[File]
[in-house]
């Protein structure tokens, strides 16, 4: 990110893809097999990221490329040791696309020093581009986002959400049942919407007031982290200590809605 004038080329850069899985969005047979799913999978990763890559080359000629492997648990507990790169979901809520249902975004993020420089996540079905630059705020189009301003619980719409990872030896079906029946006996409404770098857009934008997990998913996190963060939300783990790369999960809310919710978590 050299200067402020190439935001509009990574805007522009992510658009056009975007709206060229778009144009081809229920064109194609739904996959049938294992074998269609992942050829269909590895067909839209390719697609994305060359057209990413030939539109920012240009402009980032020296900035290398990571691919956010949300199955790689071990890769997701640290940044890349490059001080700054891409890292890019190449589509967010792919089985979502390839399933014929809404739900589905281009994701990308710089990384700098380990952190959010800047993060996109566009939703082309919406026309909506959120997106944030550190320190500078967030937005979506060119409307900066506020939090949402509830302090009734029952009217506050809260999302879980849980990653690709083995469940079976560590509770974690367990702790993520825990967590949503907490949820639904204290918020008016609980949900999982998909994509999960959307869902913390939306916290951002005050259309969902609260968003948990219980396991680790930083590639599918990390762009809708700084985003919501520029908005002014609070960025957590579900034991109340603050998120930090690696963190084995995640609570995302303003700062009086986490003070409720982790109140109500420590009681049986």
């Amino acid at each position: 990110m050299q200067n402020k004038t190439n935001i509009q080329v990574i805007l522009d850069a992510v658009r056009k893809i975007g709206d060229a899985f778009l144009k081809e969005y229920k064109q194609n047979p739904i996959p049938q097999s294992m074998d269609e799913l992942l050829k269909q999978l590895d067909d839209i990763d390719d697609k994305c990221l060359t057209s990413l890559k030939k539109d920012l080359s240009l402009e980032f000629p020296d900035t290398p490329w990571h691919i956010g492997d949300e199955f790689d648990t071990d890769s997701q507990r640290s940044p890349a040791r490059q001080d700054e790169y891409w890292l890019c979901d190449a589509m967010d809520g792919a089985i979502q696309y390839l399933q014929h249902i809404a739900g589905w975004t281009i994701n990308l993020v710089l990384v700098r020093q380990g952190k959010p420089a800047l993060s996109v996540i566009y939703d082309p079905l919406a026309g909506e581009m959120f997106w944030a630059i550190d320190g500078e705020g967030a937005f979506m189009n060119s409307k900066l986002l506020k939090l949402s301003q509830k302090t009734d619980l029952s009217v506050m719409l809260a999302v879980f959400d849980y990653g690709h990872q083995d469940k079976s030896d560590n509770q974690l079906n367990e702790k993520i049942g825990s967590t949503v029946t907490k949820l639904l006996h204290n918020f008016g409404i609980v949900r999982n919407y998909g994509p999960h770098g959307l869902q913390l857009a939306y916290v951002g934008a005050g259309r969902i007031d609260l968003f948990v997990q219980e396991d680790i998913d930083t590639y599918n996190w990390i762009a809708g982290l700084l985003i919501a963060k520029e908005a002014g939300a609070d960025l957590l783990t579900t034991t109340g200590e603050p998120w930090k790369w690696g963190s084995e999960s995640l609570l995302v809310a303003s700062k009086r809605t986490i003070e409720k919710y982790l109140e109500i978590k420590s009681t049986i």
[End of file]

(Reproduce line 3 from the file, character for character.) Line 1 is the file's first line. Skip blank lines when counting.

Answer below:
């Amino acid at each position: 990110m050299q200067n402020k004038t190439n935001i509009q080329v990574i805007l522009d850069a992510v658009r056009k893809i975007g709206d060229a899985f778009l144009k081809e969005y229920k064109q194609n047979p739904i996959p049938q097999s294992m074998d269609e799913l992942l050829k269909q999978l590895d067909d839209i990763d390719d697609k994305c990221l060359t057209s990413l890559k030939k539109d920012l080359s240009l402009e980032f000629p020296d900035t290398p490329w990571h691919i956010g492997d949300e199955f790689d648990t071990d890769s997701q507990r640290s940044p890349a040791r490059q001080d700054e790169y891409w890292l890019c979901d190449a589509m967010d809520g792919a089985i979502q696309y390839l399933q014929h249902i809404a739900g589905w975004t281009i994701n990308l993020v710089l990384v700098r020093q380990g952190k959010p420089a800047l993060s996109v996540i566009y939703d082309p079905l919406a026309g909506e581009m959120f997106w944030a630059i550190d320190g500078e705020g967030a937005f979506m189009n060119s409307k900066l986002l506020k939090l949402s301003q509830k302090t009734d619980l029952s009217v506050m719409l809260a999302v879980f959400d849980y990653g690709h990872q083995d469940k079976s030896d560590n509770q974690l079906n367990e702790k993520i049942g825990s967590t949503v029946t907490k949820l639904l006996h204290n918020f008016g409404i609980v949900r999982n919407y998909g994509p999960h770098g959307l869902q913390l857009a939306y916290v951002g934008a005050g259309r969902i007031d609260l968003f948990v997990q219980e396991d680790i998913d930083t590639y599918n996190w990390i762009a809708g982290l700084l985003i919501a963060k520029e908005a002014g939300a609070d960025l957590l783990t579900t034991t109340g200590e603050p998120w930090k790369w690696g963190s084995e999960s995640l609570l995302v809310a303003s700062k009086r809605t986490i003070e409720k919710y982790l109140e109500i978590k420590s009681t049986i």